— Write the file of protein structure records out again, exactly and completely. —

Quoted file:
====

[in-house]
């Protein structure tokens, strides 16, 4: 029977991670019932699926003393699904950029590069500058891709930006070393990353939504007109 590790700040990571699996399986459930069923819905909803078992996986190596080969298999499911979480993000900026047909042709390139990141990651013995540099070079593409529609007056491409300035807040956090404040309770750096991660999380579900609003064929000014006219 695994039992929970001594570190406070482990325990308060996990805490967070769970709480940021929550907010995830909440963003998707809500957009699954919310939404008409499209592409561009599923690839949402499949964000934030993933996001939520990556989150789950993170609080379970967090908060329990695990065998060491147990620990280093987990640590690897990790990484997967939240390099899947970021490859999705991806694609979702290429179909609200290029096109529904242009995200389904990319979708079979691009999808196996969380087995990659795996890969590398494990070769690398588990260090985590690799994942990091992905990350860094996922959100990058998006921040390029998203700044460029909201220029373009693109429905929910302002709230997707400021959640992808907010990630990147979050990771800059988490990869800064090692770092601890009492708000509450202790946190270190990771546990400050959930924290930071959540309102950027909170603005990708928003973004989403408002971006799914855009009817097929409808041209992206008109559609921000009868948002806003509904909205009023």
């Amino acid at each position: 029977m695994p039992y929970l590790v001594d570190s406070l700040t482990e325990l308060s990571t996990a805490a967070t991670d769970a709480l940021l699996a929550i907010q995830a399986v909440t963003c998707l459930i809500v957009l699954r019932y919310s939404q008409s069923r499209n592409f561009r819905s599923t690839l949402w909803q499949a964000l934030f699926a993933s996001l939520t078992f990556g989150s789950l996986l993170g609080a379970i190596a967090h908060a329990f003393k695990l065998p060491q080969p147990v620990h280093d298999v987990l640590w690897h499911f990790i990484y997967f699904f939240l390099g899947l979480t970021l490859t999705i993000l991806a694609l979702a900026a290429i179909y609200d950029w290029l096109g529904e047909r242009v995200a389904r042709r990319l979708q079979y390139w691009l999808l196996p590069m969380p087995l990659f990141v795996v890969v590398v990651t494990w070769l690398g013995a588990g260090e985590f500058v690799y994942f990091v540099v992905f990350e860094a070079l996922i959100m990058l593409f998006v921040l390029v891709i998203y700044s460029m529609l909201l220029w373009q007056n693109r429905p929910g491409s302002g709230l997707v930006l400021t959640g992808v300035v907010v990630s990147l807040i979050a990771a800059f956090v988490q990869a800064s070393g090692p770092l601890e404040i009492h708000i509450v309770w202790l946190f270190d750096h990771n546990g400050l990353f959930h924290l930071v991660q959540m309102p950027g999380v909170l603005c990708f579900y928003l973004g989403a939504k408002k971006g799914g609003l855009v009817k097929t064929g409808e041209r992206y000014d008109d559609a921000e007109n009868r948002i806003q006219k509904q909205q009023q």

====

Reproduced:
[in-house]
């Protein structure tokens, strides 16, 4: 029977991670019932699926003393699904950029590069500058891709930006070393990353939504007109 590790700040990571699996399986459930069923819905909803078992996986190596080969298999499911979480993000900026047909042709390139990141990651013995540099070079593409529609007056491409300035807040956090404040309770750096991660999380579900609003064929000014006219 695994039992929970001594570190406070482990325990308060996990805490967070769970709480940021929550907010995830909440963003998707809500957009699954919310939404008409499209592409561009599923690839949402499949964000934030993933996001939520990556989150789950993170609080379970967090908060329990695990065998060491147990620990280093987990640590690897990790990484997967939240390099899947970021490859999705991806694609979702290429179909609200290029096109529904242009995200389904990319979708079979691009999808196996969380087995990659795996890969590398494990070769690398588990260090985590690799994942990091992905990350860094996922959100990058998006921040390029998203700044460029909201220029373009693109429905929910302002709230997707400021959640992808907010990630990147979050990771800059988490990869800064090692770092601890009492708000509450202790946190270190990771546990400050959930924290930071959540309102950027909170603005990708928003973004989403408002971006799914855009009817097929409808041209992206008109559609921000009868948002806003509904909205009023």
């Amino acid at each position: 029977m695994p039992y929970l590790v001594d570190s406070l700040t482990e325990l308060s990571t996990a805490a967070t991670d769970a709480l940021l699996a929550i907010q995830a399986v909440t963003c998707l459930i809500v957009l699954r019932y919310s939404q008409s069923r499209n592409f561009r819905s599923t690839l949402w909803q499949a964000l934030f699926a993933s996001l939520t078992f990556g989150s789950l996986l993170g609080a379970i190596a967090h908060a329990f003393k695990l065998p060491q080969p147990v620990h280093d298999v987990l640590w690897h499911f990790i990484y997967f699904f939240l390099g899947l979480t970021l490859t999705i993000l991806a694609l979702a900026a290429i179909y609200d950029w290029l096109g529904e047909r242009v995200a389904r042709r990319l979708q079979y390139w691009l999808l196996p590069m969380p087995l990659f990141v795996v890969v590398v990651t494990w070769l690398g013995a588990g260090e985590f500058v690799y994942f990091v540099v992905f990350e860094a070079l996922i959100m990058l593409f998006v921040l390029v891709i998203y700044s460029m529609l909201l220029w373009q007056n693109r429905p929910g491409s302002g709230l997707v930006l400021t959640g992808v300035v907010v990630s990147l807040i979050a990771a800059f956090v988490q990869a800064s070393g090692p770092l601890e404040i009492h708000i509450v309770w202790l946190f270190d750096h990771n546990g400050l990353f959930h924290l930071v991660q959540m309102p950027g999380v909170l603005c990708f579900y928003l973004g989403a939504k408002k971006g799914g609003l855009v009817k097929t064929g409808e041209r992206y000014d008109d559609a921000e007109n009868r948002i806003q006219k509904q909205q009023q």